Frontline Fashion

Meet Joëlle van de Pavert: Finalist Redress Design Award 2017

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GreenStitched sits down with the finalists of Redress Design Award 2017 (earlier EcoChic Design Award). Redress Design Award is a sustainable fashion design competition organised by Redress, inspiring emerging fashion designers and students to create mainstream clothing with minimal textile waste.

The interviews with these young designers will be posted every Thursday on GreenStitched.

Today we meet Joëlle, finalist of the Redress Design Award 2017.

MeetTheFinalists-Joëlle van de Pavert

What brought you into the world of fashion? That ‘aha’ moment which opened doors to sustainable fashion?
Joëlle:
I used to be an over-consumer – at times I still am – driven by the satisfaction of a purchase. During my studies in fashion design I have learned how to appreciate a good garment through tailoring and design and hope to inspire behavioural change through my own exploration with textile waste, encouraging a shift away from one of the most challenging human issues of our time that is over-consumption.

I think it is important for the new generation of fashion designers to communicate a message about being aware of what happens in fashion nowadays, and to confront “over-consumers” about their behaviour.

What was your inspiration for the Redress Design Award collection?
Joëlle: 
The concept of my collection was about confronting myself as an ex-over consumer who has learned to value timelessness. For this collection, I was inspired by the multiple ways the same materials can be manipulated and transformed, creating the sense of a never-ending story. I’ve used design techniques such as zero-waste, up-cycling and reconstruction.

EcoChicDesignAward2017_Finalist_Netherlands_JoellevandePavert_Full Collection

3 things you learnt from of the challenge?
Joëlle:
A few things! I discovered the world of sustainable fashion. Before the Redress Design Award, I wasn’t familiar with sustainability, so this was the most interesting aspect for me when developing my collection. It was also an experience that made me confront myself as a designer in general and discovering where I want to be as a designer. Finally, it was fantastic learning other approaches and perspectives on sustainability from the all other finalists.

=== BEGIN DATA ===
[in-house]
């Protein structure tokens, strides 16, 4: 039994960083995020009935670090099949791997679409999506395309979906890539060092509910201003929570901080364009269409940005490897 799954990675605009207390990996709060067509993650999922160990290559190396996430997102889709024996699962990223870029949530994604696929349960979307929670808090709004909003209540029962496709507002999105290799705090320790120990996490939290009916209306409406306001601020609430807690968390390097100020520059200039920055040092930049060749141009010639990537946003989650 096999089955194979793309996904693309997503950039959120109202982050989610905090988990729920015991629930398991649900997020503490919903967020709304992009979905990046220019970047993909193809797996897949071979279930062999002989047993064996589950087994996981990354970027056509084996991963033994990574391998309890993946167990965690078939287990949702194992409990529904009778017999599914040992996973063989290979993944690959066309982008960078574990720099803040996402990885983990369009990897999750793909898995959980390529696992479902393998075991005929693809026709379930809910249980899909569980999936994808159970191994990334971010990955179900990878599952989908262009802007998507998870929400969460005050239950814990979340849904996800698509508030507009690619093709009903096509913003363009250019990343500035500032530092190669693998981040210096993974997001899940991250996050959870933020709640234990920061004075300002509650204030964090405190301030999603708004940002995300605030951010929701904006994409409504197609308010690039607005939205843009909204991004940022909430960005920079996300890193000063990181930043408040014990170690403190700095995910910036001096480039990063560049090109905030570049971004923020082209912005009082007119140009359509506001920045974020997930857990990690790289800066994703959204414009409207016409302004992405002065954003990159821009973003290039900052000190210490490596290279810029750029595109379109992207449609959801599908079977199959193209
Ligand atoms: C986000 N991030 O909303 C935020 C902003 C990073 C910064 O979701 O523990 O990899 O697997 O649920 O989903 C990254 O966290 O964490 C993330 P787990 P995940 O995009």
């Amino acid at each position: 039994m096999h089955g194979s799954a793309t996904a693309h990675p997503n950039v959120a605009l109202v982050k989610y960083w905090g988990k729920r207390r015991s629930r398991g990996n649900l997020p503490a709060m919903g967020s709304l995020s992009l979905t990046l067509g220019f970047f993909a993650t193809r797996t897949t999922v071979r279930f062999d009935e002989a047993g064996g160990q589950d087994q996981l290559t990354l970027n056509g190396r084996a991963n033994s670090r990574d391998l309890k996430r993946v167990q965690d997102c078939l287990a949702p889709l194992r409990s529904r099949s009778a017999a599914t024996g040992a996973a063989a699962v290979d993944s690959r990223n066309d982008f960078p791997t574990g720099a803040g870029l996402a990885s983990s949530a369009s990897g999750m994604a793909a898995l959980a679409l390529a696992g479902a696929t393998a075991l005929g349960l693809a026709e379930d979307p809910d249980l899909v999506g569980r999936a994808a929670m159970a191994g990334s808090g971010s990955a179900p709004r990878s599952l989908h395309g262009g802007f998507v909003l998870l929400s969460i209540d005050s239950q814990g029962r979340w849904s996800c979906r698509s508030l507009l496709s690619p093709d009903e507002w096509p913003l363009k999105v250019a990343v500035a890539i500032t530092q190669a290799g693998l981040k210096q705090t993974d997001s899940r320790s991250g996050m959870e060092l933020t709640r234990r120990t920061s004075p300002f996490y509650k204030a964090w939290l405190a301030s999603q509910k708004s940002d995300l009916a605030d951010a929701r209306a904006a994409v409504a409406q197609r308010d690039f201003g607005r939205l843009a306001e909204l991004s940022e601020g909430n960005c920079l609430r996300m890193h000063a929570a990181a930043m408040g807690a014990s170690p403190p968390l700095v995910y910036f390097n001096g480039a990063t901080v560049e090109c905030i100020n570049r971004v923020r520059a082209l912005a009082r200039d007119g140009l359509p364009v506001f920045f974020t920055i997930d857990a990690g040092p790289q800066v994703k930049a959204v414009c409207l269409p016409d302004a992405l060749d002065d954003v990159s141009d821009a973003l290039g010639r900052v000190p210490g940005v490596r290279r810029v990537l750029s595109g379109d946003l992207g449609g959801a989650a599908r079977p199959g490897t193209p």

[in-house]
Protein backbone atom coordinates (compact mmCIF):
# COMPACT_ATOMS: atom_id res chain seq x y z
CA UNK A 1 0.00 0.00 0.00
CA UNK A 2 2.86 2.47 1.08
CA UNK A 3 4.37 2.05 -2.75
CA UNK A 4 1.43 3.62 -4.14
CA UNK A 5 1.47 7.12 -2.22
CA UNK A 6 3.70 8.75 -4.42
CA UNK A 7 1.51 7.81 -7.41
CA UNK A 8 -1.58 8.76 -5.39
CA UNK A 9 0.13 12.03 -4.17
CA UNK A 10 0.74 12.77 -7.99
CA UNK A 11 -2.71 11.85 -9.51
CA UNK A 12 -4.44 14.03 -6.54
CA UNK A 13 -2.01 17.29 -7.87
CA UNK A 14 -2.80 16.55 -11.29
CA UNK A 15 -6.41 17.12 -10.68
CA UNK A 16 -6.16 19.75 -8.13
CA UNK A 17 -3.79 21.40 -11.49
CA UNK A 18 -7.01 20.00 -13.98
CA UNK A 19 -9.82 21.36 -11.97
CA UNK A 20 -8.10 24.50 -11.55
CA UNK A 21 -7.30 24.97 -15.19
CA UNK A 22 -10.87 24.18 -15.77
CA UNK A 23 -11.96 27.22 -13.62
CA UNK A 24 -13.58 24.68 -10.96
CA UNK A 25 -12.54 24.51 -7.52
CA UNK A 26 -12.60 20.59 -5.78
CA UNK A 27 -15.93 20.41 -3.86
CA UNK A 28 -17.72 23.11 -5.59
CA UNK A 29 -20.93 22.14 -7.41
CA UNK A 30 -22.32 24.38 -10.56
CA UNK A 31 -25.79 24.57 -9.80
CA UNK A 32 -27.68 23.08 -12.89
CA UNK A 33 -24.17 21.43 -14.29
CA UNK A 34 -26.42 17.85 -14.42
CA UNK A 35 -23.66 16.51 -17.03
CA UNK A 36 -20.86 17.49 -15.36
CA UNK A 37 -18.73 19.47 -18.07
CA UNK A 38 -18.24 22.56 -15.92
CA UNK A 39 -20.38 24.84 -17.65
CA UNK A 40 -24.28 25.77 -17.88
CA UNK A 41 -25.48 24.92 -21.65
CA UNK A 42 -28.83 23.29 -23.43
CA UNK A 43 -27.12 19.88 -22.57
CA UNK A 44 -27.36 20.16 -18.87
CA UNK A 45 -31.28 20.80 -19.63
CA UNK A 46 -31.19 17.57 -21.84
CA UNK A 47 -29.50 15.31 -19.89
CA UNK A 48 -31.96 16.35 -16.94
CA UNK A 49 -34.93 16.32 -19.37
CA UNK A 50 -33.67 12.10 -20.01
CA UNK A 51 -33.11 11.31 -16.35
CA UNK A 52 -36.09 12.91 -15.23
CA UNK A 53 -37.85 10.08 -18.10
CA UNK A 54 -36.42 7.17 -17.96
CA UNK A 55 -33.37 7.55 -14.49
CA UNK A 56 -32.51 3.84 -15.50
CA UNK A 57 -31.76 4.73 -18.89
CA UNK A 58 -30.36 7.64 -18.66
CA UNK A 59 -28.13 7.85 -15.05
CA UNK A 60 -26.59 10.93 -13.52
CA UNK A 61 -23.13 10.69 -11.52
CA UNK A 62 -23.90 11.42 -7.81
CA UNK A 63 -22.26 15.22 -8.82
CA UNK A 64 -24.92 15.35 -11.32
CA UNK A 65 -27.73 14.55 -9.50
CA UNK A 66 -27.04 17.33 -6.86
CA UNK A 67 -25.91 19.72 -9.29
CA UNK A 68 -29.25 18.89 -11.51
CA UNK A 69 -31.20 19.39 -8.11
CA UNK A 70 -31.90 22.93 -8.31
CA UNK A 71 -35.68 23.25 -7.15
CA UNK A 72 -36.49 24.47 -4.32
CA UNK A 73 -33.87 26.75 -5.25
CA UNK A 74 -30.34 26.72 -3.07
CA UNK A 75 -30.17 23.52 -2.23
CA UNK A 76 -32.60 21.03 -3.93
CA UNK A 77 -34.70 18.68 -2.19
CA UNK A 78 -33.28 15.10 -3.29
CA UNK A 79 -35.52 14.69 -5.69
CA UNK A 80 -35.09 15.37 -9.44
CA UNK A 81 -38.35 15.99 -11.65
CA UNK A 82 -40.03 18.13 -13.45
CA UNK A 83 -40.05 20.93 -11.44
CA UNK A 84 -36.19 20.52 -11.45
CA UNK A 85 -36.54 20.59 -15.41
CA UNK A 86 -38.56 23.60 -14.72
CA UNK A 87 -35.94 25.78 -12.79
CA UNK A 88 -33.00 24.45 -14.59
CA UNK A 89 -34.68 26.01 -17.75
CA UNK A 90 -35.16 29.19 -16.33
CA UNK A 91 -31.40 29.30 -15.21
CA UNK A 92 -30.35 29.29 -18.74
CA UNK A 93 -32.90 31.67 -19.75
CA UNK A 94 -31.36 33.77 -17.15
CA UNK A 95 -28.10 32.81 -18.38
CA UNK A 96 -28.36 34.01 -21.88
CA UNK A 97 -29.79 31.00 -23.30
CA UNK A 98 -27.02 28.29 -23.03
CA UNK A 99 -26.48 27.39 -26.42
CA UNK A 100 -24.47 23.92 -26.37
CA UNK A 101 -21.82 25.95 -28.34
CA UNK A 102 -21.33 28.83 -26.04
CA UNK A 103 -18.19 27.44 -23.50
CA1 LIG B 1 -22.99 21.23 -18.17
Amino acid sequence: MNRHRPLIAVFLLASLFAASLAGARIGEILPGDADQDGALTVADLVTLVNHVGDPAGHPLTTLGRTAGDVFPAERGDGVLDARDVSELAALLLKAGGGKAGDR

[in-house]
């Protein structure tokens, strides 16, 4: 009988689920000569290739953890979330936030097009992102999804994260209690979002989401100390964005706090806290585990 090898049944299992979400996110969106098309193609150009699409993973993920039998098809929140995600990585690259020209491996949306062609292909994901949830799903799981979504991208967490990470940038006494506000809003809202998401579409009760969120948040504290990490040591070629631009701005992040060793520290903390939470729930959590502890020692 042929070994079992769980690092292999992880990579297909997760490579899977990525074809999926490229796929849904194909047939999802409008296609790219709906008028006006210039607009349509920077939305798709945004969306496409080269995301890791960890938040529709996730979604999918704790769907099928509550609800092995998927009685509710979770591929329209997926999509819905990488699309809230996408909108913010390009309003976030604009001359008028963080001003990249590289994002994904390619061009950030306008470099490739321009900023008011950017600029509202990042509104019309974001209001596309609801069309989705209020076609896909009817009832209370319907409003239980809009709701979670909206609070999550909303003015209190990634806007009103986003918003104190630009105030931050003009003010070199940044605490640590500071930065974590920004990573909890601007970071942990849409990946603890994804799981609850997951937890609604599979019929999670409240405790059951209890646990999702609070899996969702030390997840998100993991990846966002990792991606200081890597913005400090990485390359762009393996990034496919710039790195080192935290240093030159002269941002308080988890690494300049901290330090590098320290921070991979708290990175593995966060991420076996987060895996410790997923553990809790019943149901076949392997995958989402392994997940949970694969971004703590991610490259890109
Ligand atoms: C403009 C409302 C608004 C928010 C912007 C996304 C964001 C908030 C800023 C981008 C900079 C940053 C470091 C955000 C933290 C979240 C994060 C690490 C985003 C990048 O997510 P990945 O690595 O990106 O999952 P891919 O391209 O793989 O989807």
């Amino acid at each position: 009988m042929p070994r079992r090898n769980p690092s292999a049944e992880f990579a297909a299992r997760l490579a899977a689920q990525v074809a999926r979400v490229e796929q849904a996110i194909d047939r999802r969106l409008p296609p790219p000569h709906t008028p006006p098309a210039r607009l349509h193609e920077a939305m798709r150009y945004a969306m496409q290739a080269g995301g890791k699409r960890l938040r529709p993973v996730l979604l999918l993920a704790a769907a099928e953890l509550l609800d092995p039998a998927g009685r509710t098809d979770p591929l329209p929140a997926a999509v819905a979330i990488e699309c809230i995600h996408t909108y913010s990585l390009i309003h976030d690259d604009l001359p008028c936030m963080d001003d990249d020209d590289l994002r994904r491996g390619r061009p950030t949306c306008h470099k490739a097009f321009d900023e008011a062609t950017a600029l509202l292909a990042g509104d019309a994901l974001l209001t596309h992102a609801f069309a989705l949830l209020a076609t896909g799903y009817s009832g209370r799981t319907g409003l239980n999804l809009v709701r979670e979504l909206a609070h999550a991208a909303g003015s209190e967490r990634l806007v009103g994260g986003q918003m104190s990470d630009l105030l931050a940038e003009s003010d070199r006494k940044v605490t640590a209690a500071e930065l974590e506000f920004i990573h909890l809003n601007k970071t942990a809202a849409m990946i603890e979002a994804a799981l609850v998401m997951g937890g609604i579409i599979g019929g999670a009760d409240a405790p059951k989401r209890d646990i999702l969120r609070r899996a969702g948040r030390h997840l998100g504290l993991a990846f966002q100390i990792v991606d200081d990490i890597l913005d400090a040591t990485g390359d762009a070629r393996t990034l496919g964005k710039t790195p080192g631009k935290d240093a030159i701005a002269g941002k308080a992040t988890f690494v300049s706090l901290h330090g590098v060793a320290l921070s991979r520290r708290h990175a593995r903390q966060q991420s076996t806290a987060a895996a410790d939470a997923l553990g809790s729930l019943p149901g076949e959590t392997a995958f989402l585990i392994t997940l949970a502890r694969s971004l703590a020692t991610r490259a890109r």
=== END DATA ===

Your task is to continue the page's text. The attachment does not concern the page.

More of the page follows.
How do you think sustainable fashion can move from a niche to the mainstream?
Joëlle:
When people become more aware and better informed about sustainability, they will also become more open for changing their behaviour – just take myself as an example. We all have to do it together for it to become mainstream.

What is the biggest misconception about sustainable fashion?
Joëlle:
The biggest misconception about sustainability is that it’s for a certain group of “green” people. That it’s kind of boring and “old”. That’s so not true because there is can do so much more you can achieve with various sustainable fashion design techniques. You can also get very creative because of various limitations.

What is your advice for the next breed of fashion designers?
Joëlle:
Just show the world what you can do with what you think is sustainable. Even if you don’t know that much about the topic, you’re already taking a big step. Just go for it!

Where do you go from here? What is next in store for you?
Joëlle:
This March I am going to start my career, working as an assistant designer at a Dutch sustainable womenswear brand called Vanilia, based near Amsterdam.

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You can find Joëlle’s work on Instagram.

Watch Frontline Fashion, a  documentary following these talented Asian and European emerging fashion designers determined to change the future of fashion. As they descend into Hong Kong for the design battle of their lives, all eyes are on the first prize; to design an up-cycled collection for China’s leading luxury brand, Shanghai Tang. This documentary is available on iTunes here.
Find a screening of this documentary in India here.

The next cycle of the Redress Design Award is open for application till 13 March 2018. Interested designers can find more details here.

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Meet Amanda Borgfors Mészàros: Finalist Redress Design Award 2017

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Through the next two months, GreenStitched sits down with the finalists of Redress Design Award 2017 (earlier EcoChic Design Award). Redress Design Award is a sustainable fashion design competition organised by Redress, inspiring emerging fashion designers and students to create mainstream clothing with minimal textile waste.

The interviews with these young designers will be posted every Thursday on GreenStitched.